The pelvic magnetic resonance showed a 75×37×54 mm anteverted uterus with heterogeneous endometrium with a thicker area of 10 mm at the uterine fundus. Nabothian cysts were noted in the cervix. The right ovary presents multiple follicular cysts that are hyperintense in T2. There was no evidence of peritoneal, distant disease or lymph node metastases (Figure 2).
At this point the patient decided to proceed with fertility-sparing treatment. While she waited for her insurance to provide the intra-uterine device, she was started on norethisterone 10 mg/daily. Three months later, when she received the intra-uterine device, a hysteroscopy with endometrial biopsy was performed and the Mirena device was inserted during the procedure. At this time the biopsy showed endometrioid adenocarcinoma grade 1.
In only two of the endometrial fragments evaluated was a well-differentiated glandular neoplasm endometrioid variant found (endometrioid adenocarcinoma G1), with architectural complexity including glandular confluency and cribiforming, the presence of epithelial stratification and mild nuclear atypia. This finding was observed in focus of 2.2 and 2.4 mm. The remaining fragments corresponded to typical glandular hyperplasia (3 mm), atypical glandular hyperplasia (1 mm), and normal mucosa (Figure 3).
The patient’s clinical course spans several years and is characterized by relapse as well as disease progression. After being diagnosed with atypical hyperplasia in 2010, she experienced complete remission after 6 months of oral progestin. She was found to have atypical endometrial hyperplasia again in 2018 and she elected for a levonorgestrel intra-uterine device. The following year the intra-uterine device was removed. In 2021 she was diagnosed with persistent or recurrent atypical hyperplasia. Later that year she experienced disease progression, in the context of barriers to care during the COVID-19 pandemic, and was diagnosed with grade 1 endometrial carcinoma.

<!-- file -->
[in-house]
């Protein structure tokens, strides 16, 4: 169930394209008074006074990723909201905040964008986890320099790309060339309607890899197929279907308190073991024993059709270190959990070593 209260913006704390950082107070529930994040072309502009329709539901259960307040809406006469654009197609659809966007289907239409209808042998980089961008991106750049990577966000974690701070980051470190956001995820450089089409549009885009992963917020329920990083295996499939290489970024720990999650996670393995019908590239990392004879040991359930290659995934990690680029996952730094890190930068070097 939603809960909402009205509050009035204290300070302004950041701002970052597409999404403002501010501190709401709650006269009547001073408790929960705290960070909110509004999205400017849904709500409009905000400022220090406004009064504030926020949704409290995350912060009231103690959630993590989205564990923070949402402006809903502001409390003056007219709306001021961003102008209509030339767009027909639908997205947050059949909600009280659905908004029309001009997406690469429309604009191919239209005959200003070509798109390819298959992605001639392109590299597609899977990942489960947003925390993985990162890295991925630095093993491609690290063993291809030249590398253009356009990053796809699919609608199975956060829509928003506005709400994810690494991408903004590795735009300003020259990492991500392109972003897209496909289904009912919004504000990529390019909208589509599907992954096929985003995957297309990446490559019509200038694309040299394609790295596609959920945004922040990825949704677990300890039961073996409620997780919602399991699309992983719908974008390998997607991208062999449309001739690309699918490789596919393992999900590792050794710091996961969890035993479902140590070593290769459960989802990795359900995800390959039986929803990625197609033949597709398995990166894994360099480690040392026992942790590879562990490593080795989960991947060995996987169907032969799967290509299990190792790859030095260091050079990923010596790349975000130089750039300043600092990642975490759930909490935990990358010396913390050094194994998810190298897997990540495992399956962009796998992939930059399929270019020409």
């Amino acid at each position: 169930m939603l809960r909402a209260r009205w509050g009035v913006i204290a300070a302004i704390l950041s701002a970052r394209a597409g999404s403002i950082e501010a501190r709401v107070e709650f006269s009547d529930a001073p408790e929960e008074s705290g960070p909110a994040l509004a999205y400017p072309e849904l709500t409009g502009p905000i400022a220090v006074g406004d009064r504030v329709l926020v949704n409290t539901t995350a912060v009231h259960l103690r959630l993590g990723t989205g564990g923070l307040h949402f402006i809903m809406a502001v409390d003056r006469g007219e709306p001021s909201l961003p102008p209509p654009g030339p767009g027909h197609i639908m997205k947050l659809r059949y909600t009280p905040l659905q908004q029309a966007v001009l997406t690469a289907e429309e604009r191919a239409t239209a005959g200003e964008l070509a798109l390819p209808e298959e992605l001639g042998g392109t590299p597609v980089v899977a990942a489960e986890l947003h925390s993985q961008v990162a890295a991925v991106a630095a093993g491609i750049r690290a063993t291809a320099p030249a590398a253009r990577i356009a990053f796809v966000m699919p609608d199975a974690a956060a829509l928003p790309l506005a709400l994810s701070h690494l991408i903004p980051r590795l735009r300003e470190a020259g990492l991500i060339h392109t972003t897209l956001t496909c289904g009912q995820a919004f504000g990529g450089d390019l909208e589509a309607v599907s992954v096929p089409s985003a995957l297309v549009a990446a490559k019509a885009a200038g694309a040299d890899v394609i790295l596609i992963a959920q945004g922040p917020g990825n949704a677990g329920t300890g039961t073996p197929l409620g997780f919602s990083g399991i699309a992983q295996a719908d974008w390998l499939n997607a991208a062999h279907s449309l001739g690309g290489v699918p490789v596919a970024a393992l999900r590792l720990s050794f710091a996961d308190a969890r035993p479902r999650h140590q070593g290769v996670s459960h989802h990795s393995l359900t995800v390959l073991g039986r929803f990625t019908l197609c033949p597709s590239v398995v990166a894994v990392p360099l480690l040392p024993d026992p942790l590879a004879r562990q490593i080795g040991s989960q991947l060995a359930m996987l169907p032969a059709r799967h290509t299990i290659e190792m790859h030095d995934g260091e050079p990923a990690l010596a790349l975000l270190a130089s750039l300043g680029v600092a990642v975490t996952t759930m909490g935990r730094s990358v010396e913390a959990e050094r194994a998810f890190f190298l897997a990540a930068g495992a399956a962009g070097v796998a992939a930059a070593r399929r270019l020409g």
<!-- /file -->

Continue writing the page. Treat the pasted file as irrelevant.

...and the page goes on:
Although research on re-treatment outcomes is limited, complete response rates cited in the literature are encouraging, approaching 80–90% in recent studies.5 6 In the case of this patient, she was counseled on re-treatment and she elected for an additional cycle of fertility-sparing therapy. Re-treatment options are similar to initial treatment options, although further consideration can be given to combined therapies based on the patient’s clinical course, adverse effects, or risk factors.
Dr Chae-Kim: What is the role of metformin in atypical endometrial hyperplasia?
Metformin is an oral anti-hyperglycemic agent widely used in the treatment of type 2 diabetes. Given the association between obesity, hyperinsulinemia, and endometrial cancer, metformin has recently been studied for its potentially therapeutic effects on atypical endometrial hyperplasia or endometrial carcinoma. Pre-clinical studies have shown that metformin has anti-proliferative effects on endometrial cancer cell lines. Metformin is thought to have indirect and direct effects on endometrial cancer cells, including indirectly slowing tumor proliferation by reducing insulin growth factor-1 and insulin, or direct activation of AMPK leading to decreased protein synthesis and tumor cell proliferation via various pathways. Metformin may also modulate expression of progesterone and estrogen steroid receptors to have a synergistic effect with progestin therapy. Several clinical studies have reported favorable outcomes after treatment with metformin as part of combined fertility-sparing therapy with progestin or even as monotherapy. A recent meta-analysis examined outcomes after progestin versus progestin with metformin therapy and found that combined therapy was associated with decreased relapse rates.7 The data on outcomes after metformin fertility-sparing therapy are limited, however, and there is significant heterogeneity in the data regarding the dosing and duration of metformin therapy for those who pursue conservative treatment. Given that evidence is limited, the role of metformin in fertility-sparing treatment is not yet clear and there is uncertainty regarding the patient population for whom metformin is most beneficial, although initial review of the literature suggests promising outcomes. In practice, clinicians may reserve the use of metformin for women with known diabetes, evidence of hyperinsulinemia, hyperlipidemia or polycystic ovarian syndrome. Further research is needed to clarify the role of metformin in fertility-sparing therapy.